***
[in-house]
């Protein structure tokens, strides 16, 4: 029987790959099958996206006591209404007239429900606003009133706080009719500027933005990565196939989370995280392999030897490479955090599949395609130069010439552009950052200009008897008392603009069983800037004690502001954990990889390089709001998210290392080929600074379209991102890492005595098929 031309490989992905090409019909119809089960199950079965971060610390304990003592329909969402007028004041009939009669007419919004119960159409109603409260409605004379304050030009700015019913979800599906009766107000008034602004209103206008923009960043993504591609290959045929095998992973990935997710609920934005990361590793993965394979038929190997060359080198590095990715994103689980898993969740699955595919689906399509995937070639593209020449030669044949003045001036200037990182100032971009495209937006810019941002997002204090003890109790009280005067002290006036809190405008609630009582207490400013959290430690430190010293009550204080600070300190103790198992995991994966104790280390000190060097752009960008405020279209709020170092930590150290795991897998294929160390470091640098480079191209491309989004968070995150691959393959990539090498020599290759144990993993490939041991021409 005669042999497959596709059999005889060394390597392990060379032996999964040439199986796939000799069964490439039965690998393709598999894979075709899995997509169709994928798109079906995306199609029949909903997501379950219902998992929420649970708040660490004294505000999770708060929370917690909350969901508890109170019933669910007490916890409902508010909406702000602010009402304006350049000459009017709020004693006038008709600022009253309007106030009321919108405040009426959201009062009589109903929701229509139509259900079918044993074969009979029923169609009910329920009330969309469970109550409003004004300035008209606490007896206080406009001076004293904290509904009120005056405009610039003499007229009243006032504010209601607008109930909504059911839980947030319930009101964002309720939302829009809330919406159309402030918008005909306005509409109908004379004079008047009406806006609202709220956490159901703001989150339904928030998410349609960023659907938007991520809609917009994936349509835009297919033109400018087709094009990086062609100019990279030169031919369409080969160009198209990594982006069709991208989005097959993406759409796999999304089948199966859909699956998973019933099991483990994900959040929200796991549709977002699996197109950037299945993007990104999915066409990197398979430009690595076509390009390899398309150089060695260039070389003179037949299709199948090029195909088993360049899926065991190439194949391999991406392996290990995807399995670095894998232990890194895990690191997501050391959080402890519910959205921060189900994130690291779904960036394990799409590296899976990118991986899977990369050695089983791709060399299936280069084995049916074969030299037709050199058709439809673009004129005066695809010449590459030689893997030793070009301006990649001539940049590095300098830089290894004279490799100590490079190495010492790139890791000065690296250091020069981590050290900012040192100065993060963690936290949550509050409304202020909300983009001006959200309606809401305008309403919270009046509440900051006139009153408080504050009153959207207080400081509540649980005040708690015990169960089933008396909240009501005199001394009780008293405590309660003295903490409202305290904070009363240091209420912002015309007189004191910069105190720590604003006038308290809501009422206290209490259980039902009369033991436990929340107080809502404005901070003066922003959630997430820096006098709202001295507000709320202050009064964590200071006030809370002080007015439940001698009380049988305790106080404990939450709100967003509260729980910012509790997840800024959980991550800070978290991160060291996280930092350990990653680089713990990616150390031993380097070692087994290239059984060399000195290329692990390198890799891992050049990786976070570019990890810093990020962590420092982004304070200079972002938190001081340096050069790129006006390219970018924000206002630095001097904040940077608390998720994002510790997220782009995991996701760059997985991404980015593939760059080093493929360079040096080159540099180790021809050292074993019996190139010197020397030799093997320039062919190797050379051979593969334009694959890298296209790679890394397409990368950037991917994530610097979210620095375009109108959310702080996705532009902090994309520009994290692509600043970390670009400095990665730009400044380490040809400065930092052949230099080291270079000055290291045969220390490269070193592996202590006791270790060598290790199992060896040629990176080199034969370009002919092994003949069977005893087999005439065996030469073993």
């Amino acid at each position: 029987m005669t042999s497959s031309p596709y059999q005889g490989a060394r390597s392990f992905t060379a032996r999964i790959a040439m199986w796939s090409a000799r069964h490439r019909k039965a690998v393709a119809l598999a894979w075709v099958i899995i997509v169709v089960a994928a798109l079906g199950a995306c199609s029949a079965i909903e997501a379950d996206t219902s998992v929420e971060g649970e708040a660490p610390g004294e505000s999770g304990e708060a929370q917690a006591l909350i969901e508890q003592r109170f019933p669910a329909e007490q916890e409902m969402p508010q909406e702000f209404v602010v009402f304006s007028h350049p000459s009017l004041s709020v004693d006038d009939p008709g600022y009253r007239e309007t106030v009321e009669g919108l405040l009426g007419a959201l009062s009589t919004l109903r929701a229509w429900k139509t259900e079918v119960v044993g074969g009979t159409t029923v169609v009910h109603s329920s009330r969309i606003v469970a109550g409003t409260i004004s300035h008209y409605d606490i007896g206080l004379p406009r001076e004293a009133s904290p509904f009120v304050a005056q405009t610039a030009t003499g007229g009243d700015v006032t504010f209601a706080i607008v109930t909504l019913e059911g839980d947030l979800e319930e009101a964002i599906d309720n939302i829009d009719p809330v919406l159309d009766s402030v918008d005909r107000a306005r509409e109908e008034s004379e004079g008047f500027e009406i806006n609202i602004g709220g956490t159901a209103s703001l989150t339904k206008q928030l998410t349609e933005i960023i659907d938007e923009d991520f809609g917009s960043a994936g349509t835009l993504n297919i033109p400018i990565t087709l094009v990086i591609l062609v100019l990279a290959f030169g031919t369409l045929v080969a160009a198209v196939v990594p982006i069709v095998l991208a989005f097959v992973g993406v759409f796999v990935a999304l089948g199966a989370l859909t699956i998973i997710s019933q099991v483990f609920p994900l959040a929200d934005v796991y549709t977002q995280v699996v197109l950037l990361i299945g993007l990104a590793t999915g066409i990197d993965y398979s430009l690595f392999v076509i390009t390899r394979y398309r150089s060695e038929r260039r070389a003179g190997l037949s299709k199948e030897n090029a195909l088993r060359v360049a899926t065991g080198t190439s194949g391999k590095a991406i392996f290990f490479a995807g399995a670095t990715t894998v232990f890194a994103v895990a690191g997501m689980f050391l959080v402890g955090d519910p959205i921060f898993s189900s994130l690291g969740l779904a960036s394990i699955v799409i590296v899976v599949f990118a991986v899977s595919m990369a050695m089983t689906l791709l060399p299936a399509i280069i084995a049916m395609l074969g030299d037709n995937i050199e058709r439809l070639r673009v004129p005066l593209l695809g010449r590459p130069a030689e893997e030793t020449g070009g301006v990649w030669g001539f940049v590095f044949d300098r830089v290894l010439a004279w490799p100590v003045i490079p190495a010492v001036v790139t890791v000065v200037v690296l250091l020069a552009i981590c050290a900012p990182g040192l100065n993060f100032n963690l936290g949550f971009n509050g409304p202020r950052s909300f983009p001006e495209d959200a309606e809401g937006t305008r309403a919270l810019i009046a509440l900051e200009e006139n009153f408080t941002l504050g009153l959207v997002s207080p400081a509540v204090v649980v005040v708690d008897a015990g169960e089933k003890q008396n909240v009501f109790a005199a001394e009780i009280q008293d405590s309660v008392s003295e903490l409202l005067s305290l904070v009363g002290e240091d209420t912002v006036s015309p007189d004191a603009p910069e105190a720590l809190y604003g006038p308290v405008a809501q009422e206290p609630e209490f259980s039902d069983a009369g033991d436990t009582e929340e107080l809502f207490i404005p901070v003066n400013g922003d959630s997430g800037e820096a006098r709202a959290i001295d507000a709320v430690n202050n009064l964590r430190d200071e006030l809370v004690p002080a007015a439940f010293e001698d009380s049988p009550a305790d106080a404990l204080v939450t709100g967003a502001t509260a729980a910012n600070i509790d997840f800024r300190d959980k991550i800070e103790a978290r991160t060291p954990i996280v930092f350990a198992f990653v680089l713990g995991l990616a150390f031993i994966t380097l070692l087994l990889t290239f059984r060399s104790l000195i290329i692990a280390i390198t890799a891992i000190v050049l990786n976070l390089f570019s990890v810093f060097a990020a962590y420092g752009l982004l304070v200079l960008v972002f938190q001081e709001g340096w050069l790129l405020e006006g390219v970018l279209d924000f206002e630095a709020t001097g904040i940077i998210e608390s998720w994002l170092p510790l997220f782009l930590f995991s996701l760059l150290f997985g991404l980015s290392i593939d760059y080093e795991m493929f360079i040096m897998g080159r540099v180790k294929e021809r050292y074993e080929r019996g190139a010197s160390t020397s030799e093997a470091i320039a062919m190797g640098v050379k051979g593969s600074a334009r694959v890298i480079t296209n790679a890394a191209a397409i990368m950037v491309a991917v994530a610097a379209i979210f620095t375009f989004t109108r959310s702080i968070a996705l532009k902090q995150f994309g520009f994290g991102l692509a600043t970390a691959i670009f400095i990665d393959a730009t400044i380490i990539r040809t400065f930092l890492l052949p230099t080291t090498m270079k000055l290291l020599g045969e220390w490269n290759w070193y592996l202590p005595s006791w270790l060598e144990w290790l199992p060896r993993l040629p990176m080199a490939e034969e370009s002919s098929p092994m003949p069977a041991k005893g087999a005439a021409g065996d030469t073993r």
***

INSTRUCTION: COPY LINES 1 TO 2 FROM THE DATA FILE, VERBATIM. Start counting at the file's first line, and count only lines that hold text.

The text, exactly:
[in-house]
């Protein structure tokens, strides 16, 4: 029987790959099958996206006591209404007239429900606003009133706080009719500027933005990565196939989370995280392999030897490479955090599949395609130069010439552009950052200009008897008392603009069983800037004690502001954990990889390089709001998210290392080929600074379209991102890492005595098929 031309490989992905090409019909119809089960199950079965971060610390304990003592329909969402007028004041009939009669007419919004119960159409109603409260409605004379304050030009700015019913979800599906009766107000008034602004209103206008923009960043993504591609290959045929095998992973990935997710609920934005990361590793993965394979038929190997060359080198590095990715994103689980898993969740699955595919689906399509995937070639593209020449030669044949003045001036200037990182100032971009495209937006810019941002997002204090003890109790009280005067002290006036809190405008609630009582207490400013959290430690430190010293009550204080600070300190103790198992995991994966104790280390000190060097752009960008405020279209709020170092930590150290795991897998294929160390470091640098480079191209491309989004968070995150691959393959990539090498020599290759144990993993490939041991021409 005669042999497959596709059999005889060394390597392990060379032996999964040439199986796939000799069964490439039965690998393709598999894979075709899995997509169709994928798109079906995306199609029949909903997501379950219902998992929420649970708040660490004294505000999770708060929370917690909350969901508890109170019933669910007490916890409902508010909406702000602010009402304006350049000459009017709020004693006038008709600022009253309007106030009321919108405040009426959201009062009589109903929701229509139509259900079918044993074969009979029923169609009910329920009330969309469970109550409003004004300035008209606490007896206080406009001076004293904290509904009120005056405009610039003499007229009243006032504010209601607008109930909504059911839980947030319930009101964002309720939302829009809330919406159309402030918008005909306005509409109908004379004079008047009406806006609202709220956490159901703001989150339904928030998410349609960023659907938007991520809609917009994936349509835009297919033109400018087709094009990086062609100019990279030169031919369409080969160009198209990594982006069709991208989005097959993406759409796999999304089948199966859909699956998973019933099991483990994900959040929200796991549709977002699996197109950037299945993007990104999915066409990197398979430009690595076509390009390899398309150089060695260039070389003179037949299709199948090029195909088993360049899926065991190439194949391999991406392996290990995807399995670095894998232990890194895990690191997501050391959080402890519910959205921060189900994130690291779904960036394990799409590296899976990118991986899977990369050695089983791709060399299936280069084995049916074969030299037709050199058709439809673009004129005066695809010449590459030689893997030793070009301006990649001539940049590095300098830089290894004279490799100590490079190495010492790139890791000065690296250091020069981590050290900012040192100065993060963690936290949550509050409304202020909300983009001006959200309606809401305008309403919270009046509440900051006139009153408080504050009153959207207080400081509540649980005040708690015990169960089933008396909240009501005199001394009780008293405590309660003295903490409202305290904070009363240091209420912002015309007189004191910069105190720590604003006038308290809501009422206290209490259980039902009369033991436990929340107080809502404005901070003066922003959630997430820096006098709202001295507000709320202050009064964590200071006030809370002080007015439940001698009380049988305790106080404990939450709100967003509260729980910012509790997840800024959980991550800070978290991160060291996280930092350990990653680089713990990616150390031993380097070692087994290239059984060399000195290329692990390198890799891992050049990786976070570019990890810093990020962590420092982004304070200079972002938190001081340096050069790129006006390219970018924000206002630095001097904040940077608390998720994002510790997220782009995991996701760059997985991404980015593939760059080093493929360079040096080159540099180790021809050292074993019996190139010197020397030799093997320039062919190797050379051979593969334009694959890298296209790679890394397409990368950037991917994530610097979210620095375009109108959310702080996705532009902090994309520009994290692509600043970390670009400095990665730009400044380490040809400065930092052949230099080291270079000055290291045969220390490269070193592996202590006791270790060598290790199992060896040629990176080199034969370009002919092994003949069977005893087999005439065996030469073993």